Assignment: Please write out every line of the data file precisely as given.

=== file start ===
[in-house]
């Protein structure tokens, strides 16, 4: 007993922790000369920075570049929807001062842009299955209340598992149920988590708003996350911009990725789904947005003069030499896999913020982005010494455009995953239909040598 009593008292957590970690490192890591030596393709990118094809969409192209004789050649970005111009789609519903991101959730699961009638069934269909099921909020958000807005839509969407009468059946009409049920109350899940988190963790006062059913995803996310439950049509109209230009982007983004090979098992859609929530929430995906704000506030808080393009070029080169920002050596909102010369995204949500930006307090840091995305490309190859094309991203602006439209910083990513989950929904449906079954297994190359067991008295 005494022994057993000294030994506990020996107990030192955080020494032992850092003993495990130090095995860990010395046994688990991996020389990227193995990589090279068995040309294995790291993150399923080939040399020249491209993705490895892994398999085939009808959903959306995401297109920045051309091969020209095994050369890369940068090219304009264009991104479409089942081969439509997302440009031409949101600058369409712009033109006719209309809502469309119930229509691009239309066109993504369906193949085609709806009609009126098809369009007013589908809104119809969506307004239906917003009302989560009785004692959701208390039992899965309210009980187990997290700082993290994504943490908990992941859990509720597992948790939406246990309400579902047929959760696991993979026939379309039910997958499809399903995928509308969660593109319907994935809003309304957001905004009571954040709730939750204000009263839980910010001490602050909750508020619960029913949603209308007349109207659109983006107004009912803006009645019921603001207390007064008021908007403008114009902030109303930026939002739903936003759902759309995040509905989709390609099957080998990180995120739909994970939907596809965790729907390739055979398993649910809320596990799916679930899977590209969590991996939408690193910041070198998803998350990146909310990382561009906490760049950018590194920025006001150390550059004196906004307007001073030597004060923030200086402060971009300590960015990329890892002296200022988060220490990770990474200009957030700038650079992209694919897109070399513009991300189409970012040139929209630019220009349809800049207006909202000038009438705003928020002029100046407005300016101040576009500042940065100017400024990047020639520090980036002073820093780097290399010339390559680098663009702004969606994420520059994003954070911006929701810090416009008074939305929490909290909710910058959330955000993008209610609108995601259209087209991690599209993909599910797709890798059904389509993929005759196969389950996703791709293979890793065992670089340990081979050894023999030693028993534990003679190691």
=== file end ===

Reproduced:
[in-house]
């Protein structure tokens, strides 16, 4: 007993922790000369920075570049929807001062842009299955209340598992149920988590708003996350911009990725789904947005003069030499896999913020982005010494455009995953239909040598 009593008292957590970690490192890591030596393709990118094809969409192209004789050649970005111009789609519903991101959730699961009638069934269909099921909020958000807005839509969407009468059946009409049920109350899940988190963790006062059913995803996310439950049509109209230009982007983004090979098992859609929530929430995906704000506030808080393009070029080169920002050596909102010369995204949500930006307090840091995305490309190859094309991203602006439209910083990513989950929904449906079954297994190359067991008295 005494022994057993000294030994506990020996107990030192955080020494032992850092003993495990130090095995860990010395046994688990991996020389990227193995990589090279068995040309294995790291993150399923080939040399020249491209993705490895892994398999085939009808959903959306995401297109920045051309091969020209095994050369890369940068090219304009264009991104479409089942081969439509997302440009031409949101600058369409712009033109006719209309809502469309119930229509691009239309066109993504369906193949085609709806009609009126098809369009007013589908809104119809969506307004239906917003009302989560009785004692959701208390039992899965309210009980187990997290700082993290994504943490908990992941859990509720597992948790939406246990309400579902047929959760696991993979026939379309039910997958499809399903995928509308969660593109319907994935809003309304957001905004009571954040709730939750204000009263839980910010001490602050909750508020619960029913949603209308007349109207659109983006107004009912803006009645019921603001207390007064008021908007403008114009902030109303930026939002739903936003759902759309995040509905989709390609099957080998990180995120739909994970939907596809965790729907390739055979398993649910809320596990799916679930899977590209969590991996939408690193910041070198998803998350990146909310990382561009906490760049950018590194920025006001150390550059004196906004307007001073030597004060923030200086402060971009300590960015990329890892002296200022988060220490990770990474200009957030700038650079992209694919897109070399513009991300189409970012040139929209630019220009349809800049207006909202000038009438705003928020002029100046407005300016101040576009500042940065100017400024990047020639520090980036002073820093780097290399010339390559680098663009702004969606994420520059994003954070911006929701810090416009008074939305929490909290909710910058959330955000993008209610609108995601259209087209991690599209993909599910797709890798059904389509993929005759196969389950996703791709293979890793065992670089340990081979050894023999030693028993534990003679190691």